The Wates Group recognises that the construction industry can be difficult to navigate and understand. It has a language all of its own! It is for this reason that we have taken the time to unravel some of the mysteries and invite you to explore this vibrant, professional and challenging industry. Take the confusion out of construction jargon. What exactly are people talking about on site?

Click on a letter to jump to that section of the glossary.


A/C – an abbreviation for air conditioner or air conditioning.

Acquisition – the first stage in a building’s life cycle, including land purchase, consultations, briefing, design and construction.

Aggregates – graded stones and gravel mixed with cement and water to make concrete.

Appliances – electrical equipment such as fridges, computers, TVs etc that are used in homes and offices.


Bid – a formal offer by a contractor, in accordance with the design and specifications for a project, to build all or a phase of the project at a certain price, in accordance with the terms and conditions stated in the offer.

Biomass – living materials. If we talk about biomass as a fuel, this means plant materials like wood or jute.

Blackjack – bituminous liquid compound that is applied to concrete areas to provide a waterproofing barrier.

Bricky – a bricklayer

Brownfield (see also Greenfield) – Brownfield development involves building a project on land that has already been developed or built on in the past. This might entail the demolition of an existing building on the land to make way for the new project. It may also mean dealing with contamination of the land and waste products, particularly from industrial processes, before the new building can be started, and may include the removal of existing infrastructure.

Building regulations – the legal rules that set standards and performance requirements for design and construction, so that buildings are safe and suitable for people to use.


Carbon Emissions – the carbon dioxide and methane that are given off because of mankind’s activities, such as burning fuel for power, heat and transport, or creating waste.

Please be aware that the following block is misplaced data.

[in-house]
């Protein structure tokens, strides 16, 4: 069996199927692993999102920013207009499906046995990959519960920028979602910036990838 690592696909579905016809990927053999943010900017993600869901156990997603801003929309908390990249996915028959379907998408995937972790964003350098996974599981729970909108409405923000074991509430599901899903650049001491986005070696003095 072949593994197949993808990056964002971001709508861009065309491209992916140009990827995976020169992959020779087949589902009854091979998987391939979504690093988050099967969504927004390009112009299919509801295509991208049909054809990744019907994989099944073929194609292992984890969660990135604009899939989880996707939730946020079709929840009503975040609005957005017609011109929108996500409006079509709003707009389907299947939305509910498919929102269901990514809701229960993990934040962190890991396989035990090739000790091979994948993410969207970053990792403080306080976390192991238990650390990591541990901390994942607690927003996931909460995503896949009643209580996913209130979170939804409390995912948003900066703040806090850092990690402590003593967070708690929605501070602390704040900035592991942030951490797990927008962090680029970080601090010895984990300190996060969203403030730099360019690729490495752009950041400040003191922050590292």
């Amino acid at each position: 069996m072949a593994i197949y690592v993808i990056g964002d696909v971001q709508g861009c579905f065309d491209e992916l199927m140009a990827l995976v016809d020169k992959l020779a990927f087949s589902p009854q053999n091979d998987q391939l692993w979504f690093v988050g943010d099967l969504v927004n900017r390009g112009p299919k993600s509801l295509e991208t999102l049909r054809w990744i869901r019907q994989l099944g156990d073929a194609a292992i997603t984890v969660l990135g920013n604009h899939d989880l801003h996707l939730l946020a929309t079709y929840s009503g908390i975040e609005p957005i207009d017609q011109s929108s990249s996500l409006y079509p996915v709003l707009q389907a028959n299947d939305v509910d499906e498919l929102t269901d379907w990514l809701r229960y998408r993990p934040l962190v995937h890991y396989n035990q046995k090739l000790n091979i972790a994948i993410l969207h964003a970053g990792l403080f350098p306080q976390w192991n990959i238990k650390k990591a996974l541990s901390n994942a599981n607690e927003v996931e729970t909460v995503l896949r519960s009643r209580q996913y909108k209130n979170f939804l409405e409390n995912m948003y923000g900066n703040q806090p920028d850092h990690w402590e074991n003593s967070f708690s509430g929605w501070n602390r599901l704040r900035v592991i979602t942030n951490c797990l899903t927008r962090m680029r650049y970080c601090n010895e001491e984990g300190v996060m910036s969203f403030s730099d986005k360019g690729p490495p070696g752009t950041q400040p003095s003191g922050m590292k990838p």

Carbon footprint – a measure of the level of carbon emissions caused by a person, home, building, community, nation or continent.

CDM 2007 – the Construction (Design and Management) Regulations 2007 are the health and safety laws that ensure that building designs and construction sites are safe.

Chippy – a qualified/ training carpenter/Joiner

Clients – a 'client' is anyone having construction or building work carried out for them. This could be an individual, partnership or company and includes property developers or management companies for domestic properties.

Commissioned – services such as heating, plumbing and electrical systems must be commissioned by testing them to ensure they are safe and work as planned, before the completed building is finally handed over to the client.

Concept – the overall idea for a new building or development.

Conduit - plastic or metal tubing or small ducts that contain wiring or pipes.

Consultation – asking people what they think.

Contract – a legal document that explains the terms of an agreement (what each side promises to do), WHAT is to be done, HOW much will it cost, WHEN will it be done, WHO does it, WHO is it for and WHO pays?

Curtain walling – glazed panels that are used to form the external covering to a building.


D.P.C – Damp Proof Course. A water impervious layer built into walls and around door or window openings in walls to prevent water penetration or rising damp from the ground. Usually made of bitumen felt or plastic, sometimes slate or dense engineering bricks are used.

D.P.M – Damp Proof Membrane. A water impervious layer laid under ground floors or basements to prevent water from the ground soaking up through the floor.